At the tender age of 12, Rob put on a full-blown Disney parade for his giggly Grandma. In dodgy wigs and improvised costumes, he gave her Ariel, Belle, Mary Poppins and Mickey Mouse while doting Dad acted as stagehand, sound technician and general props-body. It didn’t go well.
As much as I dislike the whole ‘we’re all queer, now’ thing, I jumped at the chance to see My Son’s a Queer, written and performed by Rob Madge at Norwich’s trendy Playhouse Theatre. It’s received some spectacular reviews, selling out at London’s off-West End Turbine Theatre in 2021 and taking the 2022 Edinburgh Fringe by storm. It’s currently on national tour before heading to yer actual West End this October. We saw the single-handed touring version and it was glorious – a fabulous autobiographical tale of Rob’s upbringing as a Disney-obsessed, uber-flamboyant child delivered in words, music and old family videos.
Just an everyday ordinary family with an everyday extra-ordinary child; the love – and sometimes the exasperation – shone brightly through those old movies. Despite the teachers, the bullies and the rejection, Rob stuck by his sequins and, thanks to Rob’s courage and loving family, proved beyond doubt that home is where the heart is. This isn’t always the case for the child who’s just a little bit different. We laughed a lot, we cried a bit, we jumped to our feet at the end. The simple answer to the question but what can you do? to parents everywhere is just roll with it; it will bring you endless joy.
Our rainbow day came hot on the heels of the opening ceremony of the 2022 Commonwealth Games in Birmingham earlier that week. Eccentric, multicultural and with a distinctly steampunk feel, it was a gloriously quirky start to the games. Check out the amazing pictures from the Guardian.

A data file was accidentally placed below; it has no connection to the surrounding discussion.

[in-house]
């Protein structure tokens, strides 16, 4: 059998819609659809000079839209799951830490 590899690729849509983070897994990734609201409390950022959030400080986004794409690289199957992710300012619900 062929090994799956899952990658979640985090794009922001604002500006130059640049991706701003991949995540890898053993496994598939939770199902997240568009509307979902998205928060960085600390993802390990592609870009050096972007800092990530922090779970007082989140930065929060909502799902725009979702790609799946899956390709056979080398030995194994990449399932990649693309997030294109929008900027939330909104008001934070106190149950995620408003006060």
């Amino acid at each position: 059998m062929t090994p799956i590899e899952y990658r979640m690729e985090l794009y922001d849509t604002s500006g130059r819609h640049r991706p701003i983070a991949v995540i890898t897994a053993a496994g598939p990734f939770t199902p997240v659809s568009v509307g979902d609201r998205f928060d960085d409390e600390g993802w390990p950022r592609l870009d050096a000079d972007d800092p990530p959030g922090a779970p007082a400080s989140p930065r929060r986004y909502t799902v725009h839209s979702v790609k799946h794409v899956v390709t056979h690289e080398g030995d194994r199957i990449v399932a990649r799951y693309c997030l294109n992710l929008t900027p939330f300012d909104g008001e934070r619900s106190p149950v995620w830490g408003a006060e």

For me, a spectacular high point of the show was Tom Daley, Olympic champion diver and growing national treasure, carrying the Queen’s baton flanked by gay rights activists each holding the LGBT progress flag high and proud.
Seen by over one billion viewers worldwide, they were there to spotlight the barbaric situation where in over half of Commonwealth countries homosexuality is illegal and also where, in three of them, the maximum penalty is execution. Just think about that for a moment. That’s another good reason why we need pride events.
But now the ‘Friendly Games’ – and they were terrific – are over for another four years, will Tom’s rainbow flag-waving make a lasting difference? We can but hope.
Click the image below to see the footage on the BBC.
Last Saturday Norwich Pride was back painting the town pink after a three-year absence because of you know what. And it was back with a bang – bigger, brasher and better than ever. Our bus into the city was transformed into a pride express, stuffed with jolly rainbow people from town and county. After arriving in the city, we joined the crowd of many colours heading to the centre and pitched our tent along Gentlemen’s Walk to watch the parade. It ran late. Turns out that a cast of thousands wanted to get in on the act, so it took a while to gather them all up.
When it did set off, the exuberant mega-march just went on and on and on. It was truly heartening to see a long chorus line of so many young people putting it out there, happy and unafraid.
Norwich Pride is fully inclusive, everyone welcome, no one turned away. Why? Because it’s free. Some other pride events are now ticket-only. I get it, really I do. Many are run on a wing and a prayer and a bad weather day can result in a wash-out, leaving a trail of unpaid bills. But not everyone can afford the price to be proud, especially right now. Just like the NHS, let’s hope Norwich Pride remains free at point of access for many, many years to come.
Gay, resilient, easy to clean, good to look at, made to take plenty of knocks and with a life of give and take. Just the ticket for a hunky handyman in a checked shirt, and a steal at five shillings a foot. Could be my Grindr profile. Swipe right, anyone?
On our recent trip to London we strolled past the Greenwich Tavern, just outside the gates to Greenwich Park. Before it went all gastro-pub with real ales and posh nosh, it used to be a spit and fairy-dust bar called The Gloucester, with weekend drag to amuse the boozers and cruisers. I went a couple of times back in the day. It was fun.
The Gloucester of old featured in Beautiful Thing, a 1996 Channel 4 film. Shot on a rough and ready South London council estate during a heatwave, the screenplay was written by Jonathan Harvey based on his play of the same name and had a fantastic cast of newbies, many of whom have gone on to bigger things. It’s my favourite coming out tale – warm, grounded, gritty and witty – played to a soundtrack of The Mamas and the Papas. Here’s the trailer:
When we got back to the village, I dusted off the DVD and we watched it all over again for the umpteenth time. A beautiful thing indeed.